No novel questions are presented in this case. Basically, we must decide whether there is substantial evidence on the whole record to support the Board's findings that respondent interfered with the employees' statutory right to self-organization and that respondent wrongfully discharged employees Brown and Dworak for their union activity.
Respondent operates an automobile agency in Omaha, Nebraska, for the sale of new and used automobiles. Other than supervisory personnel, respondent's sales force consisted of three new car salesmen-- including Brown and Dworak-- and two used car salesmen. On various occasions during January, February and March, 1962, Brown voiced dissatisfaction with the amount of compensation received by new car salesmen, and the subject of compensation was discussed at several regular sales meetings. Respondent's sales slowed down in January, 1962, and slipped drastically in February. Various efforts were made by respondent to discover the reason for the drop in sales and to stimulate new business.
In March, 1962, Brown initiated a drive to unionize respondent's agency, along with three others who worked for respondent (including two supervisors) attended a meeting with a business agent for the union, signed a union authorization card, and obtained blank authorization cards for others. Dworak didn't attend the meeting, but he did sign a union authorization card for Brown. Respondent's chief executive interrogated the employees concerning their union sympathies and affiliations and threatened that the agency would be closed down 'before a union came in.' On March 22, 1962, both Dworak and Brown were discharged.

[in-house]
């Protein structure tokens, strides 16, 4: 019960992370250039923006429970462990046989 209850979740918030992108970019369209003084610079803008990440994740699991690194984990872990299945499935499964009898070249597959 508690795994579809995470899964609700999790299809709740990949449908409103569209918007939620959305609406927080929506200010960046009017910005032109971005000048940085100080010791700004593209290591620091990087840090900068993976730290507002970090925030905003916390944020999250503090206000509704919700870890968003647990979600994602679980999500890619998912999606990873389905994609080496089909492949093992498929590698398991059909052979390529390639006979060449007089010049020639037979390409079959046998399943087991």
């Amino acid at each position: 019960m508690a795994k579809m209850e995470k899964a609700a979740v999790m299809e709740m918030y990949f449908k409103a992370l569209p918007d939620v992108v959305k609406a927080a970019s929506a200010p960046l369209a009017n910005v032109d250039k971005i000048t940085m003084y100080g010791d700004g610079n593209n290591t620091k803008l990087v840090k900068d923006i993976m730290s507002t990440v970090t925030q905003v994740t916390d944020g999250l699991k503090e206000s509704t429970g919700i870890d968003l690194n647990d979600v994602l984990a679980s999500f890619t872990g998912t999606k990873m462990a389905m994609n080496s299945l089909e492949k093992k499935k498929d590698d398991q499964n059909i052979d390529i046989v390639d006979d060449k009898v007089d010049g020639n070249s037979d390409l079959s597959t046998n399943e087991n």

As is typical of labor cases involving alleged discriminatory discharges, the testimony is conflicting and contradictory. Respondent disputes portions of the foregoing statement of facts, and affirmatively asserts that Brown was discharged for his 'general attitude' and Dworak for attempting to sell shoes on respondent's showroom floor and because of selling encyclopedias outside of working hours.